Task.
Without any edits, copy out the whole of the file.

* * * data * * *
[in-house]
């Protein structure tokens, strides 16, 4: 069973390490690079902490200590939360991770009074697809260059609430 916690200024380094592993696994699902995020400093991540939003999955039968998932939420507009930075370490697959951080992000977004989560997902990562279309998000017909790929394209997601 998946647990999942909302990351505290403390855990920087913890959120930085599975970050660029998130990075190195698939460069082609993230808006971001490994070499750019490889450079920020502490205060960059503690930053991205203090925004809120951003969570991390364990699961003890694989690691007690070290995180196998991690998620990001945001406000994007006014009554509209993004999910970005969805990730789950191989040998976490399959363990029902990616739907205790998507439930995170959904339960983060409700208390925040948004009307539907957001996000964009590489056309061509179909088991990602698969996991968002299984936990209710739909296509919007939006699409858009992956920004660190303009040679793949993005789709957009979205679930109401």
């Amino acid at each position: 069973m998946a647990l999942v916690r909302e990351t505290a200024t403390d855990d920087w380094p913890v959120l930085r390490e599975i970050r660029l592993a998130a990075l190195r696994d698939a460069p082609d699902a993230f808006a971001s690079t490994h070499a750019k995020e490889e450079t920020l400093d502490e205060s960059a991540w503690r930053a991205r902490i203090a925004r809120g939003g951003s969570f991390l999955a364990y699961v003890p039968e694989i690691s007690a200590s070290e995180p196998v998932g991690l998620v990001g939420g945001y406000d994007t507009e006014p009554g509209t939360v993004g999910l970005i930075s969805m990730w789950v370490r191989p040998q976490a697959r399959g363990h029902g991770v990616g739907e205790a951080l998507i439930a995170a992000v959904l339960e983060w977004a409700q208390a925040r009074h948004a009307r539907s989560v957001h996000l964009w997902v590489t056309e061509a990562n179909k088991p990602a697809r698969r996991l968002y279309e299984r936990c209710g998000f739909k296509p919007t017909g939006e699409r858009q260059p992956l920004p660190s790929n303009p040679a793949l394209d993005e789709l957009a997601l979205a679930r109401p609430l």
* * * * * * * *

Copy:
[in-house]
């Protein structure tokens, strides 16, 4: 069973390490690079902490200590939360991770009074697809260059609430 916690200024380094592993696994699902995020400093991540939003999955039968998932939420507009930075370490697959951080992000977004989560997902990562279309998000017909790929394209997601 998946647990999942909302990351505290403390855990920087913890959120930085599975970050660029998130990075190195698939460069082609993230808006971001490994070499750019490889450079920020502490205060960059503690930053991205203090925004809120951003969570991390364990699961003890694989690691007690070290995180196998991690998620990001945001406000994007006014009554509209993004999910970005969805990730789950191989040998976490399959363990029902990616739907205790998507439930995170959904339960983060409700208390925040948004009307539907957001996000964009590489056309061509179909088991990602698969996991968002299984936990209710739909296509919007939006699409858009992956920004660190303009040679793949993005789709957009979205679930109401």
């Amino acid at each position: 069973m998946a647990l999942v916690r909302e990351t505290a200024t403390d855990d920087w380094p913890v959120l930085r390490e599975i970050r660029l592993a998130a990075l190195r696994d698939a460069p082609d699902a993230f808006a971001s690079t490994h070499a750019k995020e490889e450079t920020l400093d502490e205060s960059a991540w503690r930053a991205r902490i203090a925004r809120g939003g951003s969570f991390l999955a364990y699961v003890p039968e694989i690691s007690a200590s070290e995180p196998v998932g991690l998620v990001g939420g945001y406000d994007t507009e006014p009554g509209t939360v993004g999910l970005i930075s969805m990730w789950v370490r191989p040998q976490a697959r399959g363990h029902g991770v990616g739907e205790a951080l998507i439930a995170a992000v959904l339960e983060w977004a409700q208390a925040r009074h948004a009307r539907s989560v957001h996000l964009w997902v590489t056309e061509a990562n179909k088991p990602a697809r698969r996991l968002y279309e299984r936990c209710g998000f739909k296509p919007t017909g939006e699409r858009q260059p992956l920004p660190s790929n303009p040679a793949l394209d993005e789709l957009a997601l979205a679930r109401p609430l």